Teacher and author: See Lor of Reading Karma

Interview by Xeng Moua

My name is See Lor (Maiv Xis Lauj), and I born in the highlands of Laos. My family came to the United States as political refugees in 1982. Every dream or idea begins with a simple thought.

About twenty years ago, I walked into a classroom for my very first teaching assignment. In this class I had a diverse body of students, speaking eight different languages and eager to learn. I decided that I was going to have my students learn about each other through literacy.

We were going to read books that reflected who we were and celebrate that beautiful diversity. I was able to find many books that reflected most of my students. However, when we got to my Hmong students, I could not any find children’s books that reflected them. I realized that the books I needed as a teacher were not available, so I became motivated and inspired to write my own books.

I knew early on that my books were going to be multicultural children’s books. This means the artwork would have to be authentic and as relevant as possible. I wanted my books to have authentic Hmong characters and settings. I wanted my books to showcase aspects of the Hmong history or culture.

Not only that, I wanted my books to have Hmong versions, too. Therefore, it’s critical that I am part of the decision-making process for every book. After much thought, I decided that it was best for me to be my own business, so I can create and publish the kind of books that I have been dreaming and envisioning for almost two decades.

This was how my company, READING KARMA, came to be. I wanted to showcase Hmong culture and identity and make it visible in books for all readers to see and enjoy. The Hmong language is an important aspect of the Hmong people, therefore, it must be preserved and promoted as well.

Today, all my books are translated and are either a dual language book (written in both Hmong/English) or it is a two versions book (one in English and one in Hmong). I want those who can read Hmong to have access to the Hmong version, so they can appreciate being bilingual and bi-literacy in Hmong. 

READING KARMA’s mission is to promote reading literacy (energy of reading) for children and to create and produce a collection of multicultural children’s literature where the Hmong culture, history, and language are preserved and sustained for future generations. My business is about spreading READING KARMA to achieve the KARMA of SUCCESS for all children. Simply put, READING KARMA is about reading and children.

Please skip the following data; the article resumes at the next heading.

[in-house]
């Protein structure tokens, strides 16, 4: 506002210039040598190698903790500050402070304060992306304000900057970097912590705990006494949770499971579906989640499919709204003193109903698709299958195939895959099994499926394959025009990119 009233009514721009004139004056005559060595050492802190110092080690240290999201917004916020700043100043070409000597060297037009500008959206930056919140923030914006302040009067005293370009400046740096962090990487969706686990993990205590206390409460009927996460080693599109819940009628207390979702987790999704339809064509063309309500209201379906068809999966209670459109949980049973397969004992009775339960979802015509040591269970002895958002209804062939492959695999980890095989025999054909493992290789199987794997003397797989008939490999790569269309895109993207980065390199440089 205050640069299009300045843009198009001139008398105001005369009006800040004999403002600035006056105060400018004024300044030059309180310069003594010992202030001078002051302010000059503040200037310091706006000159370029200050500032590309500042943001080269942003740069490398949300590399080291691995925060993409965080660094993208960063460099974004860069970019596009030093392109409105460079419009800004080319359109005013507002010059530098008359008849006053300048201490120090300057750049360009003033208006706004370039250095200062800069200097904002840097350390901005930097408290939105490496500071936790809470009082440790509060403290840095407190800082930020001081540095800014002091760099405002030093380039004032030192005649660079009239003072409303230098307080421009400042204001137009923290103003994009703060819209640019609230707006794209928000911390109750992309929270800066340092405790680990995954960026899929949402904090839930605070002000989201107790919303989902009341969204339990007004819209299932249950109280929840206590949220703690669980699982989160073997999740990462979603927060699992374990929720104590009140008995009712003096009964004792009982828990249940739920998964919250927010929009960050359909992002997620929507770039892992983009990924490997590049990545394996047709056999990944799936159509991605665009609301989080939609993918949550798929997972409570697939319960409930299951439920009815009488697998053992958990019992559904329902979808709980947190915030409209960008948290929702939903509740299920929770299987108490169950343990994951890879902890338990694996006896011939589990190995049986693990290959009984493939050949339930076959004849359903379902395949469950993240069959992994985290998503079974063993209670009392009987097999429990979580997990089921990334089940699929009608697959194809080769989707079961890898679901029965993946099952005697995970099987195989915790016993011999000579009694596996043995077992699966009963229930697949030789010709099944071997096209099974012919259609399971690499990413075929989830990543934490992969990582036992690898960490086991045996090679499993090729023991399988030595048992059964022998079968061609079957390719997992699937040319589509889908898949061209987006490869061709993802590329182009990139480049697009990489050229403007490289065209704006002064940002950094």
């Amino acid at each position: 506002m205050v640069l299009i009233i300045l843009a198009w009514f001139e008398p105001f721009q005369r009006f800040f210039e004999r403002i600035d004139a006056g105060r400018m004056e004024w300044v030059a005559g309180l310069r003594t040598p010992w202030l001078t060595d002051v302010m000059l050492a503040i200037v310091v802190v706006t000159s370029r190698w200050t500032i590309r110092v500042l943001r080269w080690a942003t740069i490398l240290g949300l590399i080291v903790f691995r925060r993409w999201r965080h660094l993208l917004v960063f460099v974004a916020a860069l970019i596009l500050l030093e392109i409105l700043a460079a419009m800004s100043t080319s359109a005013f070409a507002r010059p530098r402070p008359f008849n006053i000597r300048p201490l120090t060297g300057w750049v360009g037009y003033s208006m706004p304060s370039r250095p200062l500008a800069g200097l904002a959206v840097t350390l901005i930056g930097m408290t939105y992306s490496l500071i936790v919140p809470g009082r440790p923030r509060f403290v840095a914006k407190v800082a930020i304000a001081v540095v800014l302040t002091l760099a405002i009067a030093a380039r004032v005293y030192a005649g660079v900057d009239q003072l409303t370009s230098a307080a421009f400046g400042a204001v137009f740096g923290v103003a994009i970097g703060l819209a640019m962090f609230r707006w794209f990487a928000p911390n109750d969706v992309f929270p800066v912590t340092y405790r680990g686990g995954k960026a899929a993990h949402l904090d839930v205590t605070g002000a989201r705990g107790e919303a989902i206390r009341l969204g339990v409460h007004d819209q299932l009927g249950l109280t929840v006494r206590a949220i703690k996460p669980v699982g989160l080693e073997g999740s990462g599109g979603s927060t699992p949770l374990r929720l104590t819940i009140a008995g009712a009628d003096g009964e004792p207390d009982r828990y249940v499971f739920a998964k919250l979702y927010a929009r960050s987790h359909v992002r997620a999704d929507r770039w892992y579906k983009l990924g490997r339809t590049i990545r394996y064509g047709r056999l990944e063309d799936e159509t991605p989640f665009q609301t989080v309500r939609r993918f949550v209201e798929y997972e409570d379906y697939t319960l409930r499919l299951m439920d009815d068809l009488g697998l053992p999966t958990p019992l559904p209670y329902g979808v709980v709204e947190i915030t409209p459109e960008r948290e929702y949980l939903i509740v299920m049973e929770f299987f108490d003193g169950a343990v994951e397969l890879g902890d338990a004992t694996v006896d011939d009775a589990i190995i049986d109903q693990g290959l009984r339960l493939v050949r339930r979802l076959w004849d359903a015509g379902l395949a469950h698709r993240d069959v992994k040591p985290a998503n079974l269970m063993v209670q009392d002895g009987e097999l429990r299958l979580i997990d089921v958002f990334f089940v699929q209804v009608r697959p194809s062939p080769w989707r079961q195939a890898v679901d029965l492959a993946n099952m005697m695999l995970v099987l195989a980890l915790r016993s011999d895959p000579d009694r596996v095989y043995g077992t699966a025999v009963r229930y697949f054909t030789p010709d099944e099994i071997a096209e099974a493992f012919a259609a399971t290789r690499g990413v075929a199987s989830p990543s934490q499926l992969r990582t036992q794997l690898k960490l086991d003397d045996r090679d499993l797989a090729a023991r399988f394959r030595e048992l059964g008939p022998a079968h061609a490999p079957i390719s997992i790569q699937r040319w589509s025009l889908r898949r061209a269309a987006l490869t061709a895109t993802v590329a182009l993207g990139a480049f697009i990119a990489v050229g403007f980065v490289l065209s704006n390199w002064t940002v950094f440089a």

I focus on writing books for grades K-6, because we lack quality literacy at these grade levels. I write and publish both fiction and non-fiction books and have plans to write for both the middle school and high school sectors as well.

I am most proud of how my books make my readers feel. I have the opportunity to witness my own students read my Hmong versions and truly enjoy it, because they see themselves in the books. Parents both near and far shared with me how happy their children were to have books that reflected them. A parent shared that her daughter was so proud to have read my book, The Forbidden Treasure. Her daughter stated, “The main character looks just like me.”

I am working on getting my books read and recorded for educational purposes. I would like to make educational videos for children, and hopefully, create an app for my books, so readers can access it online. These are all long-term goals.

The biggest chunk of my time is spent writing and creating future books. I have several books in the making, and my next book, Hmong History—for young scholars is coming out soon. I want our Hmong children to know who they are and to always remember their sacred history and identity. 

To get in touch with See Lor or check out her books, visit her website https://reading-karma.myshopify.com/

Seng Alex Vang

Seng Alex Vang is a lecturer in the Merritt Writing Program at the University of California, Merced. He is also a lecturer in the Department of Anthropology, Geography & Ethnic studies at California State University, Stanislaus where he teaches courses in Asian American studies.

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